Recently, I couldn’t close my own sock drawer after diving in there for a sock. It was then that I reflected on the days when I used to pair my socks together. I coupled up sock brothers for decades, just as my mother did. One sock’s opening was folded over by the opening of its brother. They stayed together this way. When my right leg was removed, this was no longer necessary.
Or so I thought. Now my sock drawer has descended into complete chaos. Monumental mayhem. As I ventured into this anarchy the other day, it dawned on me that this is how my life feels. So let’s go with this muddled metaphor for a minute. Let each sock represent a piece of my life, and let’s see how you can relate. I will pick one sock at a time, in no particular order (because there is no order in chaos).
Let one represent housework. Another can be Rejoicing Bones blogging, one is YouTube creation, and another is the podcast (this is the short sport sock). One is the charity work I’m doing. Oops – here’s a Christmas sock – let this one be the game I play on my iPad – too often. Another is pain. If this had a brother, it would be pain management. A few of these can be family. One is paying bills. I’ve also got one that represents something like property management.
But wait – what’s this I see as I dig my way to the bottom? (I know I’m not the only one that stores miscellaneous objects in my sock drawer, am I)? What do we have here? A beautiful stone that means a lot to my wife, Kathy, and me. It has one word written on it: Peace.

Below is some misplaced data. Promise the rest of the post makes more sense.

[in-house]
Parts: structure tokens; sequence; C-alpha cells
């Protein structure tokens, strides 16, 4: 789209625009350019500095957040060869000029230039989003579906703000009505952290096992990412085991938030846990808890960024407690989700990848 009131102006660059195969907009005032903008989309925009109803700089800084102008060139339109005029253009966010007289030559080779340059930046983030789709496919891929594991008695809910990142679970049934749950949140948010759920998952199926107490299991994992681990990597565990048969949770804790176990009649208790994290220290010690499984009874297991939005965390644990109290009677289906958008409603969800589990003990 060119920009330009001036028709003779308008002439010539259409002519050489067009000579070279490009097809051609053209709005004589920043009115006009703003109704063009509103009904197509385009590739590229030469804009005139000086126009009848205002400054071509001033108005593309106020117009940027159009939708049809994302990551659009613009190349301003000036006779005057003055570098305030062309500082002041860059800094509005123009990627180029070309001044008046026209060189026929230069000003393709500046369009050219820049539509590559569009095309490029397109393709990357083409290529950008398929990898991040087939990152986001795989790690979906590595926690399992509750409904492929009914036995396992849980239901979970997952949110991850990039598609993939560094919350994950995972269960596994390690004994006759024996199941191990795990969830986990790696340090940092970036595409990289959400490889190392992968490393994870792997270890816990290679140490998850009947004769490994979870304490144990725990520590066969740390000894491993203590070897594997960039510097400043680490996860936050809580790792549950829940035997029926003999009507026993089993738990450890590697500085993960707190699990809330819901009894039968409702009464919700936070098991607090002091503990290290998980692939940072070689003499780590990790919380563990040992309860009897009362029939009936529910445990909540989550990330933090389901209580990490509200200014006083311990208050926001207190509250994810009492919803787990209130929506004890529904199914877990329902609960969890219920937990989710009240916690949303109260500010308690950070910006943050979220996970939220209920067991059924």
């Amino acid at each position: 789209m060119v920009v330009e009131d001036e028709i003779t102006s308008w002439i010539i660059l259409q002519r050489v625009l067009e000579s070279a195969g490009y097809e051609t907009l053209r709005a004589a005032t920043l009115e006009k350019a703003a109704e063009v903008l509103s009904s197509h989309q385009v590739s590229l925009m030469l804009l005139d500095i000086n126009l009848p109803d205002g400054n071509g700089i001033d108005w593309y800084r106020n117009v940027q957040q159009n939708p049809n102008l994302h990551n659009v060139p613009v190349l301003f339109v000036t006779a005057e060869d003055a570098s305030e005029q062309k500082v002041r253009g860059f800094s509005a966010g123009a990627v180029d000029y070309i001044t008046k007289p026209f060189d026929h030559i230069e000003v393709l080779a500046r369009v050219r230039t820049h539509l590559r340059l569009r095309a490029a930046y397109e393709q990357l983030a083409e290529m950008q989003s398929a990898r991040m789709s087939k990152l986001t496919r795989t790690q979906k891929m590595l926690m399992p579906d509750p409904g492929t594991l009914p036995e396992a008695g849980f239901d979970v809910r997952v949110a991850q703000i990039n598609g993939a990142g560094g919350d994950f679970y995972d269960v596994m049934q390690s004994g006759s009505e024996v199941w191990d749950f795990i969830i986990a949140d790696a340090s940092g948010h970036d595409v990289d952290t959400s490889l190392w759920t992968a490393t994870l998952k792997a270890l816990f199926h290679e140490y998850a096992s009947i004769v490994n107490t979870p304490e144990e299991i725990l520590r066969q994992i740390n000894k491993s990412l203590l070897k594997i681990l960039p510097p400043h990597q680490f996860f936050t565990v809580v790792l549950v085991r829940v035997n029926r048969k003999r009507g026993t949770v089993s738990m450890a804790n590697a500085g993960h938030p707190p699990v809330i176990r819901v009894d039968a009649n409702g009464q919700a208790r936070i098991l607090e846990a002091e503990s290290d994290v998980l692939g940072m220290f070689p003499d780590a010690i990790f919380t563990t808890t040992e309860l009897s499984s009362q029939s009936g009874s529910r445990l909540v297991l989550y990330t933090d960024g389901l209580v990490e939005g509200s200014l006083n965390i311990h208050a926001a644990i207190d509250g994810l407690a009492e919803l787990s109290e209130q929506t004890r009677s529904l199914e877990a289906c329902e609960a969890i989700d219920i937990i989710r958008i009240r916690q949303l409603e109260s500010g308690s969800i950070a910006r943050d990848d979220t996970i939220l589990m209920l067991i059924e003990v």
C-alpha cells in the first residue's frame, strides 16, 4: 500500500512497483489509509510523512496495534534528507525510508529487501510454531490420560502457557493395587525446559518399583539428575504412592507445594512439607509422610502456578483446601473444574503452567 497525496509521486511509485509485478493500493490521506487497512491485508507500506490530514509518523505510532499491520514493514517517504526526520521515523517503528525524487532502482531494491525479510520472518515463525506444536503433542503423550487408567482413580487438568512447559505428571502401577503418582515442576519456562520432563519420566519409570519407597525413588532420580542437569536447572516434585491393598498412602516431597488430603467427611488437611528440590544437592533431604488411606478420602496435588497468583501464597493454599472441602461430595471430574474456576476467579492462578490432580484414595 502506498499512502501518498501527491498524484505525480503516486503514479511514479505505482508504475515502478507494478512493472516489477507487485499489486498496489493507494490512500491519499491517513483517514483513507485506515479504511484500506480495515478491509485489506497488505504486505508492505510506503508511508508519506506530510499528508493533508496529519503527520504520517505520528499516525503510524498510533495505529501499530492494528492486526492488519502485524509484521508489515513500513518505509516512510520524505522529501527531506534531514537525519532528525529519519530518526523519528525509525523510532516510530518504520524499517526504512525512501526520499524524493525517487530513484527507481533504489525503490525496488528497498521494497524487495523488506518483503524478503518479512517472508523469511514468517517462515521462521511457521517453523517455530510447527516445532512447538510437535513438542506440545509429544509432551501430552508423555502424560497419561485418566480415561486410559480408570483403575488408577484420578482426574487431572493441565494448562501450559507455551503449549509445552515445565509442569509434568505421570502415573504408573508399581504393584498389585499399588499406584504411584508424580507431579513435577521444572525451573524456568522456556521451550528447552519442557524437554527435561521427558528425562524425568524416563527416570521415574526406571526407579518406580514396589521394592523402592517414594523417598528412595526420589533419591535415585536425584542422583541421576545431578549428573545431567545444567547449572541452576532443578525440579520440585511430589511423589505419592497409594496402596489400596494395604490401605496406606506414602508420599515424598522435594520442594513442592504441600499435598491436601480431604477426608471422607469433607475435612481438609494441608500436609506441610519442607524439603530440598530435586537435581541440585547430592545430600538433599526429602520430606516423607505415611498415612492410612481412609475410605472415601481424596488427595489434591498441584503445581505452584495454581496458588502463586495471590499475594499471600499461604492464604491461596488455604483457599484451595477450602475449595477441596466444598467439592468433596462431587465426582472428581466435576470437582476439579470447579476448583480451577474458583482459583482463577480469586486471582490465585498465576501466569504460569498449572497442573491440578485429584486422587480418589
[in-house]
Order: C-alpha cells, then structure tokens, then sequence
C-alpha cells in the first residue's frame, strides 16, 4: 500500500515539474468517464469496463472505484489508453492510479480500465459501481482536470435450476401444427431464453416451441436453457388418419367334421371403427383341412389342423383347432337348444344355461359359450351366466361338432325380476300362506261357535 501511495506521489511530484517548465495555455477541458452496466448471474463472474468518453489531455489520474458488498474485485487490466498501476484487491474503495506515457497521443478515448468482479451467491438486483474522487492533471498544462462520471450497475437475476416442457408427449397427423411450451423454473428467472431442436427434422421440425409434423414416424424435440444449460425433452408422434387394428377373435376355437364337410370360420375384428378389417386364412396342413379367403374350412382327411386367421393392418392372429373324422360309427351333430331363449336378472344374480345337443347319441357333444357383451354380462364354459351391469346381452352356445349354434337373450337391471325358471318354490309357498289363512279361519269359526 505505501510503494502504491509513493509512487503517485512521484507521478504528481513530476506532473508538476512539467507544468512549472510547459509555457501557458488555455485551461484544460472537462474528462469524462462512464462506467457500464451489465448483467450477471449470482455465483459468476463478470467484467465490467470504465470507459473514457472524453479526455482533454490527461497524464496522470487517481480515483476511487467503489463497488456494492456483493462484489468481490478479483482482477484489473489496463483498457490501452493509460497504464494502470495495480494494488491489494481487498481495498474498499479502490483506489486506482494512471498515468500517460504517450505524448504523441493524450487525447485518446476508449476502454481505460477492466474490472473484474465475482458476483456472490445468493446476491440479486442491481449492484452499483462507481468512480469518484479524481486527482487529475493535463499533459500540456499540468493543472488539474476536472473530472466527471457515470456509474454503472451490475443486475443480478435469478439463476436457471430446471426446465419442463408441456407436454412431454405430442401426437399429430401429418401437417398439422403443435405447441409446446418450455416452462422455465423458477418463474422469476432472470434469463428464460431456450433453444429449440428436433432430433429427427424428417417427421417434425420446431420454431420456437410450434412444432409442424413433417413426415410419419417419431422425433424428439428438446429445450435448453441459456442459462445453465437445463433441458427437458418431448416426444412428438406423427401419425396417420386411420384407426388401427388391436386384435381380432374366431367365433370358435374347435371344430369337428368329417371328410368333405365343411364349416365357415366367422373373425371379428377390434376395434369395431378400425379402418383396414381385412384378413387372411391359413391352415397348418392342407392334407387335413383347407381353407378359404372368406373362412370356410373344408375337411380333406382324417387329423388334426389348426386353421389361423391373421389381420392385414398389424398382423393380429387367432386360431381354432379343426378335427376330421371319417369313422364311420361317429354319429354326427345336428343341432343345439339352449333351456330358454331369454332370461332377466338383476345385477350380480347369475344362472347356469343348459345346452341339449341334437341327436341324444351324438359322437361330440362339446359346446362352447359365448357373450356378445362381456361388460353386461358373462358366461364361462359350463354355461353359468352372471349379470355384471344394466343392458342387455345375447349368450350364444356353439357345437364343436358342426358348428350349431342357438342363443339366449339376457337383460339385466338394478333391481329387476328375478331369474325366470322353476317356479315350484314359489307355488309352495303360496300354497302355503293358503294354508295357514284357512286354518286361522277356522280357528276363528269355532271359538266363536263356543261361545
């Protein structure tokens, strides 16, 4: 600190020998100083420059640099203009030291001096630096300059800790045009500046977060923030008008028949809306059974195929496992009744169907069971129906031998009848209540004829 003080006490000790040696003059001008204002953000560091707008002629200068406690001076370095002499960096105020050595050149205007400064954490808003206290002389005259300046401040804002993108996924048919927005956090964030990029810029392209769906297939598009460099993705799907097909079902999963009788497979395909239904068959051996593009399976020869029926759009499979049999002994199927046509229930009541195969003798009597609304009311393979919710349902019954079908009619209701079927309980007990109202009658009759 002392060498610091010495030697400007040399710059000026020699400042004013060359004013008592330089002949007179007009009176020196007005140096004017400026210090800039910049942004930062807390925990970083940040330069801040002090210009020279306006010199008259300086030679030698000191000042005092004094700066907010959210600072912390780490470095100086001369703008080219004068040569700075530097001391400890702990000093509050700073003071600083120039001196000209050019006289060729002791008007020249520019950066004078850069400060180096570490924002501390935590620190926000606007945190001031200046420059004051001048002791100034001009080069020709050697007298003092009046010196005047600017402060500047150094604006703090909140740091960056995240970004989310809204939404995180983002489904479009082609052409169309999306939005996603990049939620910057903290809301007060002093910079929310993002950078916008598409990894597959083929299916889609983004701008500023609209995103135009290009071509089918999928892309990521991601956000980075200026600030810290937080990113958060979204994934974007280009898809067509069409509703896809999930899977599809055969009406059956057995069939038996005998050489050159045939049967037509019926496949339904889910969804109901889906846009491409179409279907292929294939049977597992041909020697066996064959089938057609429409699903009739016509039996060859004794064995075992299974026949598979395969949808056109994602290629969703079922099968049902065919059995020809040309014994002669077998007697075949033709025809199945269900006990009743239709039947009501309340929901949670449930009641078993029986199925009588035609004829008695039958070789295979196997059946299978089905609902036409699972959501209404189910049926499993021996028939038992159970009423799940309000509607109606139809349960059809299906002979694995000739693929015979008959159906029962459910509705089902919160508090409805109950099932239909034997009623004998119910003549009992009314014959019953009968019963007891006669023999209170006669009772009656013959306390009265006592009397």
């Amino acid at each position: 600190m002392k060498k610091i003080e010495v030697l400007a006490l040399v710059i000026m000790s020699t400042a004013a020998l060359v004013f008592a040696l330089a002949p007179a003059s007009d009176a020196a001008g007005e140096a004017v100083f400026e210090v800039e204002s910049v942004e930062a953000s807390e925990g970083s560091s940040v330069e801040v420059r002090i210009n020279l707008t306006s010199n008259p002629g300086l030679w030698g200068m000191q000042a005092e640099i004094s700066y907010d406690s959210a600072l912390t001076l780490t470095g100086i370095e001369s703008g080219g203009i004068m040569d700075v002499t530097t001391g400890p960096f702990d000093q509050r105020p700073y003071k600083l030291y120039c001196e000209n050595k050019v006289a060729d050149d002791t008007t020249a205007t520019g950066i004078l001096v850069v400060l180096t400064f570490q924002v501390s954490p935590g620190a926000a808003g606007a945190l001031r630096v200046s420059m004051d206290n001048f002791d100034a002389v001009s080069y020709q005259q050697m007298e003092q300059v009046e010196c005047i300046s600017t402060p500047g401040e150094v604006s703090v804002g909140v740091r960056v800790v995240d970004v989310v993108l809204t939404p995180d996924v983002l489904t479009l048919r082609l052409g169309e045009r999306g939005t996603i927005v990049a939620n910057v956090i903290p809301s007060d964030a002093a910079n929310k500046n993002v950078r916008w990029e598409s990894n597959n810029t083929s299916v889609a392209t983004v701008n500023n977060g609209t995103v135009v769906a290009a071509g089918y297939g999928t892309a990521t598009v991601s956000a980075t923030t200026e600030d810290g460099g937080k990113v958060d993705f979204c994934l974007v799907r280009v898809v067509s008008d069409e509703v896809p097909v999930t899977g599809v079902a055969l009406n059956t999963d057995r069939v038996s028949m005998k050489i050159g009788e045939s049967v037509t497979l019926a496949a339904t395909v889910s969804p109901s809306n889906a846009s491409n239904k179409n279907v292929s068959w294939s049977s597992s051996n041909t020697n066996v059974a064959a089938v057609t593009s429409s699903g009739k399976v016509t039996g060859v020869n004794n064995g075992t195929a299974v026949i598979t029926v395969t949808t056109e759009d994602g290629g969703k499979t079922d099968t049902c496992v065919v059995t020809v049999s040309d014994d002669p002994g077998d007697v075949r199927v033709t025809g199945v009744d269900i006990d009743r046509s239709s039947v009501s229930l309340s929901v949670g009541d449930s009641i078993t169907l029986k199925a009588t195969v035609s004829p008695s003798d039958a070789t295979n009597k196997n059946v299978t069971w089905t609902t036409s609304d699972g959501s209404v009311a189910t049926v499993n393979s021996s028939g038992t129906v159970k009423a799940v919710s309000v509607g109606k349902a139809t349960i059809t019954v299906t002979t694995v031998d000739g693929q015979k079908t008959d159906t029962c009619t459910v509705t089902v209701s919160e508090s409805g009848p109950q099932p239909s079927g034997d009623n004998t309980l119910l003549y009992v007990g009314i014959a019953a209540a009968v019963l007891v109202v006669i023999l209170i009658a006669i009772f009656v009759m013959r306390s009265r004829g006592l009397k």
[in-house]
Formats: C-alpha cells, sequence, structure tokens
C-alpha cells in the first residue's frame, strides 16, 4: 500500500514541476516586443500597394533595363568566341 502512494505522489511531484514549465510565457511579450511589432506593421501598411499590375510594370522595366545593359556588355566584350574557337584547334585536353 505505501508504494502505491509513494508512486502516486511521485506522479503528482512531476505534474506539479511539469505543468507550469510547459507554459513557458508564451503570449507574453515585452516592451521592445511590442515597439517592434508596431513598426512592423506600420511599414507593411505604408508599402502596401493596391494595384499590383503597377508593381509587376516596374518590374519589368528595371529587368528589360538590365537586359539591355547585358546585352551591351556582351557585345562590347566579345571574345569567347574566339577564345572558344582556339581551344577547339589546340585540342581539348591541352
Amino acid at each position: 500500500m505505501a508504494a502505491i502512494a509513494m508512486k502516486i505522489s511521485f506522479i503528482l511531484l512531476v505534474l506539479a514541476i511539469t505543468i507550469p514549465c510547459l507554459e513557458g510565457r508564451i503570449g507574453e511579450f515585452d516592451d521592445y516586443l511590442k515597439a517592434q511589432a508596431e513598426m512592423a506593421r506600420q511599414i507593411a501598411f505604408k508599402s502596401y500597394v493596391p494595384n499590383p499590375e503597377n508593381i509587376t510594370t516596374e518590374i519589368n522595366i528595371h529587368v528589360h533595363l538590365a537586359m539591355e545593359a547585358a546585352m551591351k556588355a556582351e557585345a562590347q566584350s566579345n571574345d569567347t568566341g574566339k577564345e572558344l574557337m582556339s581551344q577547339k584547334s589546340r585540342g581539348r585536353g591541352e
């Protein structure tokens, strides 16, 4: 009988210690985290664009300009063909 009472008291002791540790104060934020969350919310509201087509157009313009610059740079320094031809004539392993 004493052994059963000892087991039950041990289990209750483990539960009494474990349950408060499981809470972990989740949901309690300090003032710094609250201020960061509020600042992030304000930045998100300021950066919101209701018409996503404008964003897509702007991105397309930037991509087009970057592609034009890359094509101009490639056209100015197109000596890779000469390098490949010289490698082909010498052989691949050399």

Maybe it’s time to pair my socks up again. It seems to be tidier. It feels more organized and space-efficient. My drawer sure could use this. So could my life. So could my brain. And so could yours.
Let me encourage you to check your own sock drawer. Is it in dastardly disarray? Does your life feel the same? If so, then I suspect you don’t have peace. I can’t suggest how to empty your life of things that consume your mind. I can’t guide you to unto organization. Not now anyway. But I can suggest that you prioritize what you think about and how much time is devoted to which thoughts. Think of God, being with Him and pray. Ask for the Holy Spirit to bring out the fruit of love, joy, peace…Paul said in Romans 8:6 that “…the mind governed by the Spirit is life and peace.”
In short, flooding our minds on stuff to do can overwhelm us and distract us from the presence of the Father. Let stuff become small and God be big. Stop trying to think about, and do, everything all at once. Think of one thing at a time. Be still. I had a friend who reminds me that we are called human beings, not human doings.
Let me leave you with these scriptures to meditate on:
Set your minds on things above, not on earthly things (Colossians 3:2)
Let the peace of Christ rule in your hearts, since as members of one body you were called to peace. And be thankful. (Colossians 3:15)
So we fix our eyes not on what is seen, but on what is unseen, since what is seen is temporary, but what is unseen is eternal (2 Corinthians 4:18)
Let’s fix our eyes on Jesus, the Prince of Peace.